Riverside Cemetery is the final resting place of Ollie “The Ghost” Marcelle, one of the greatest African-American baseball players. He is credited with
integrating professional baseball in Denver 13 years before Jackie Robinson officially integrated major league baseball in 1947.
Ollie was just a decent hitter, but he was an outstanding third baseman. He snared hit baseballs that the average infielder would have missed.
His nickname “The Ghost” came from his lightning-fast reflexes at third base. He was only 18 when he joined the Negro Leagues with the Brooklyn Royal Giants. He
later played for another black team in New York City, plus teams in Atlantic City, Detroit and Baltimore.
Unfortunately his violent temper erupted one time in 1929 when he and a teammate got into a
fight over a card game. In this fight his opponent bit off Ollie’s nose, causing him to wear a patch over his missing nose for the rest of his life.
After playing some more ball while enduring derogatory comments by opposing crowds, he left professional baseball and ended up here in Denver as a house
painter and handyman (playing occasional semi- pro ball).
In 1934 Ollie persuaded the promoter of the then-popular Denver Post baseball tournament to invite the Kansas City Monarchs to come here and play against a
traveling team called the House of David. The latter team was all white, while the Monarchs were one of the finest-ever African-American baseball teams.
Thousands of people came to watch these two teams play.
When Ollie Marcelle died here of a heart attack in 1949, he was alone and indigent. He was buried in an unmarked grave in the middle of Riverside’s Block 29. His
grave remained unmarked until 1991, when Fairmount and Riverside Cemeteries along with local sports historian Jay Sanford unveiled the current flat marker to “The
Ghost”. The marker bears the words of his Negro League friend Buck O’Neil:
“Baseball’s best third baseman brought black professional baseball to
By Garry O’Hara
In Block 35, along the east of Fairmount is the beautiful Nisei Memorial. During World War II many people from the west coast of Japanese ancestry were interned in detention camps, including Camp Amache, in southeastern Colorado. Many of those who were born in the U.S. of Japanese immigrants (Nisei) volunteered for U.S. Army service. The 442nd Regimental Combat Team comprised of these Nisei was the most decorated unit in the Army for its size and duration of action in World War II. This memorial was erected in 1963. It lists the names of soldiers of Japanese ancestry who were killed in combat as well as the names of those who were later killed in Korea or Viet Nam.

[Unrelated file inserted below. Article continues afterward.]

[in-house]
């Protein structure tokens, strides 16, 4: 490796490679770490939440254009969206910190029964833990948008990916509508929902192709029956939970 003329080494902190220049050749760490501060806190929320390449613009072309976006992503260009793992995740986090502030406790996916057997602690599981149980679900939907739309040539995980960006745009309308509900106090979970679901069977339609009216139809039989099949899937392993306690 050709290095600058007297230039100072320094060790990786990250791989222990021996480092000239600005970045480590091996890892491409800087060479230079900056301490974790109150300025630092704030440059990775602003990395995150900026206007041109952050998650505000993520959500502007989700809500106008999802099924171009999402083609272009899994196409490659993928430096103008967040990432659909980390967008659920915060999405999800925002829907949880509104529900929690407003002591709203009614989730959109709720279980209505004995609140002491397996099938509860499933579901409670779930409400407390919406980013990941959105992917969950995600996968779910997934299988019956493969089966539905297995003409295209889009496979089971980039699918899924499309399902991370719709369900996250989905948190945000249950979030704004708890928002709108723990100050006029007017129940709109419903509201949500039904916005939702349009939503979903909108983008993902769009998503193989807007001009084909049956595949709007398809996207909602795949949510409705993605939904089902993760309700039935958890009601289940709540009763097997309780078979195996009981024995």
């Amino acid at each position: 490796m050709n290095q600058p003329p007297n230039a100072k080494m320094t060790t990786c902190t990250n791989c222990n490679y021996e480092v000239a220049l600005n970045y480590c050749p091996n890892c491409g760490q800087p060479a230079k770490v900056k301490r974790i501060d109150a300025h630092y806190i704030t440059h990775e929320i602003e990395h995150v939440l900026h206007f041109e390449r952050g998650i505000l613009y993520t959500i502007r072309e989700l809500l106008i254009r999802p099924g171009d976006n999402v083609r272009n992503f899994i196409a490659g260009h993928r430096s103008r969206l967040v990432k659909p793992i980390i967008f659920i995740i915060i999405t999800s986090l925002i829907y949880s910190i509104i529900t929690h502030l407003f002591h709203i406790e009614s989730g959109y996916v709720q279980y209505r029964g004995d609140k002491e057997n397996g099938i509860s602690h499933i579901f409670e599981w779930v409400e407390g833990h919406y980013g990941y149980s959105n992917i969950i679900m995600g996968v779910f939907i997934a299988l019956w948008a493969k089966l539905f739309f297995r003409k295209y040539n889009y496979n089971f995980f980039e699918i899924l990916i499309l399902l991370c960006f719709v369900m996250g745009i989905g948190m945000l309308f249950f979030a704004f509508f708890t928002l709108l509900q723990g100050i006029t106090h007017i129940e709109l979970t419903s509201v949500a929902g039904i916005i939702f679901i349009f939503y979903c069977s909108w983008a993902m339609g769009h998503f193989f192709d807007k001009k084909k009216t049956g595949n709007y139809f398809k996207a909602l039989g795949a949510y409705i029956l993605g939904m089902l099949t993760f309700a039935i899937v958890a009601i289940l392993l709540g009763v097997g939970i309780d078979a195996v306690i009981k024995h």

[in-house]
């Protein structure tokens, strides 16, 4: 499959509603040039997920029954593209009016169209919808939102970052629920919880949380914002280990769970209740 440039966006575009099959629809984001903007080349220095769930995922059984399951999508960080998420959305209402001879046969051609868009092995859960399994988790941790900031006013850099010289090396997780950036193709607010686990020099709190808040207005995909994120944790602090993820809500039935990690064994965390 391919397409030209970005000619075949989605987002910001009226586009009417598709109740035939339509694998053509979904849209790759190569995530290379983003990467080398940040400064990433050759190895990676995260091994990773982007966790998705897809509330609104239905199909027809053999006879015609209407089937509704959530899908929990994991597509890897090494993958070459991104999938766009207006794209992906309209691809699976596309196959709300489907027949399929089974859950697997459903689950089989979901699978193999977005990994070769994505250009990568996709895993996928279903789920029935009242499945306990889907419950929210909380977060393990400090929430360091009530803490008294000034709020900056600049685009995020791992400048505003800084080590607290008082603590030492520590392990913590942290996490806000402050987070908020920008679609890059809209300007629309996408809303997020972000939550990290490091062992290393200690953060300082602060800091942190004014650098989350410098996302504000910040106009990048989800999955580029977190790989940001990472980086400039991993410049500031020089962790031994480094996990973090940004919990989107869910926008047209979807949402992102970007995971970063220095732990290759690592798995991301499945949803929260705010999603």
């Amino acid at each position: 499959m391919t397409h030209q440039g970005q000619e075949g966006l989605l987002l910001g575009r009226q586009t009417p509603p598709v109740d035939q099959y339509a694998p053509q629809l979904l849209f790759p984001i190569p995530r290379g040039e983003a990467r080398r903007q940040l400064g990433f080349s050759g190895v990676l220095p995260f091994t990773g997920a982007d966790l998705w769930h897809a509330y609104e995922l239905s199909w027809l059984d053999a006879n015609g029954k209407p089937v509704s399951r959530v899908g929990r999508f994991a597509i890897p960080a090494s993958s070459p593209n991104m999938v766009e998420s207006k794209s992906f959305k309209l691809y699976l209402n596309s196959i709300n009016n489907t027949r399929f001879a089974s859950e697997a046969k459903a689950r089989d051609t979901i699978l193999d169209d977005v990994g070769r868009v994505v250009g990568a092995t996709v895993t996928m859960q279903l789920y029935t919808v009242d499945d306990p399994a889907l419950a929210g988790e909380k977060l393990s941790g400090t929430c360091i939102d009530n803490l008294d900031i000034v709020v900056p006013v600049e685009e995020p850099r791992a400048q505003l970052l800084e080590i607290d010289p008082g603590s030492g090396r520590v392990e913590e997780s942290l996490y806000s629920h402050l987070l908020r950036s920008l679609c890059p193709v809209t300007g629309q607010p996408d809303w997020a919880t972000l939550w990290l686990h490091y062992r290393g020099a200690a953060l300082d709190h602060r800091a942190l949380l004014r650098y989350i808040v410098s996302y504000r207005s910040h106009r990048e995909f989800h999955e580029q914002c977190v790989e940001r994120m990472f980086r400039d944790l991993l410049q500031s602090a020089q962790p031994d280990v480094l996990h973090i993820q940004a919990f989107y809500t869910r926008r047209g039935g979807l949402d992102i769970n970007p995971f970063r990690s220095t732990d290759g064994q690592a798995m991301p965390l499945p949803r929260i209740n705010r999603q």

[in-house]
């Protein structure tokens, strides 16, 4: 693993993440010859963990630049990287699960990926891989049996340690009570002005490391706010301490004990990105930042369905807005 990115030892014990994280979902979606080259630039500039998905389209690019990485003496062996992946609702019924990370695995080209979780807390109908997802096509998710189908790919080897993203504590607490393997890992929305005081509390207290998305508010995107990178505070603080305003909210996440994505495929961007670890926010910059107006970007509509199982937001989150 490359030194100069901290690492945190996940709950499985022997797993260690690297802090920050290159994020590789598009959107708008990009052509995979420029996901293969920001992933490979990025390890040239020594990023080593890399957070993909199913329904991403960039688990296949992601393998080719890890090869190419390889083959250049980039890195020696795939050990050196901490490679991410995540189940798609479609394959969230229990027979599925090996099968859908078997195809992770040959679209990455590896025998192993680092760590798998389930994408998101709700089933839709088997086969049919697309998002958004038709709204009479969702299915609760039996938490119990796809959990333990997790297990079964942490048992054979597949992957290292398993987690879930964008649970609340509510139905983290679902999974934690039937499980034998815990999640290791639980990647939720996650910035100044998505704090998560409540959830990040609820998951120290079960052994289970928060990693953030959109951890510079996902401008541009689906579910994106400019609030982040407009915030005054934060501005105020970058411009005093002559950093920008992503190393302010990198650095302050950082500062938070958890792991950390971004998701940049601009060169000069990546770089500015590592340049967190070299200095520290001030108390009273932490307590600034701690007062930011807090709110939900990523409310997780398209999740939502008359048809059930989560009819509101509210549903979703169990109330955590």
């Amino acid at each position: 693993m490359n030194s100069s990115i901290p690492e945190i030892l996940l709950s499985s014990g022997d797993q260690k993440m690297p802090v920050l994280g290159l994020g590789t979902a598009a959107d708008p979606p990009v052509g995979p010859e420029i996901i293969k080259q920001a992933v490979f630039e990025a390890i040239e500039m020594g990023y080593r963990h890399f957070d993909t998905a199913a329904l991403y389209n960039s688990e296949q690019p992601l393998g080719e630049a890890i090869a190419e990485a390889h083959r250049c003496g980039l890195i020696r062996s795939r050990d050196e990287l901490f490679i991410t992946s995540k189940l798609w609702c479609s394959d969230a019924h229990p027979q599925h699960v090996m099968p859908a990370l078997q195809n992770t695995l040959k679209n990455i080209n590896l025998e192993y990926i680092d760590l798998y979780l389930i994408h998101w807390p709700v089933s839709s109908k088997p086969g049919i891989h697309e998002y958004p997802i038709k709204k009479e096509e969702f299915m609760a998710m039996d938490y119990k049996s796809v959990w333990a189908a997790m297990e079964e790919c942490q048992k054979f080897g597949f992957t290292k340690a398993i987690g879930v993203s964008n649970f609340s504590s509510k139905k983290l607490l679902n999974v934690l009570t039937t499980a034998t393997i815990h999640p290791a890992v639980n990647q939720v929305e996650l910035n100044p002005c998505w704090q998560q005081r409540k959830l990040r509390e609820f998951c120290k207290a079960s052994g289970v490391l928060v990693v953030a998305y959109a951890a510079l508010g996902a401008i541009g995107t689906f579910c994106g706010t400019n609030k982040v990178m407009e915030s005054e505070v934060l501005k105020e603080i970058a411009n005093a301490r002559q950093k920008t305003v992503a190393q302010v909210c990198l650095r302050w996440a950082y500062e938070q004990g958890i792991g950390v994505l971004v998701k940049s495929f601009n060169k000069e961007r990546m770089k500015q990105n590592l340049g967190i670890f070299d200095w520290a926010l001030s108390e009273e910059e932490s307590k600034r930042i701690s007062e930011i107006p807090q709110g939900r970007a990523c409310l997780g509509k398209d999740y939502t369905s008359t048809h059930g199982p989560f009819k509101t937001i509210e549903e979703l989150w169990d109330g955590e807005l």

One of those memorialized is Private First Class Kiyoshi Muranaga, who was posthumously awarded
the Medal of Honor. His citation reads, in part: “… Muranaga distinguished himself by extraordinary heroism in action on 26 June, 1944, near Suverto, Italy.” His mortar squad was pinned down by a German 88mm gun, and all except he withdrew; he manned the mortar himself and fired at the enemy. When the Germans saw where the fire was coming from they fired back, killing him instantly, but then they abandoned their position. … Private Muranaga’s extraordinary heroism and devotion to duty are in keeping with the highest traditions of military service….” (Read the full citation here). Kiyoshi Muranaga is buried in California.Near this memorial, in the northeast corner of Block 34, are the graves of many Nisei veterans who survived the war and settled in Colorado, including three soldiers of the 442 Regimental Combat Team: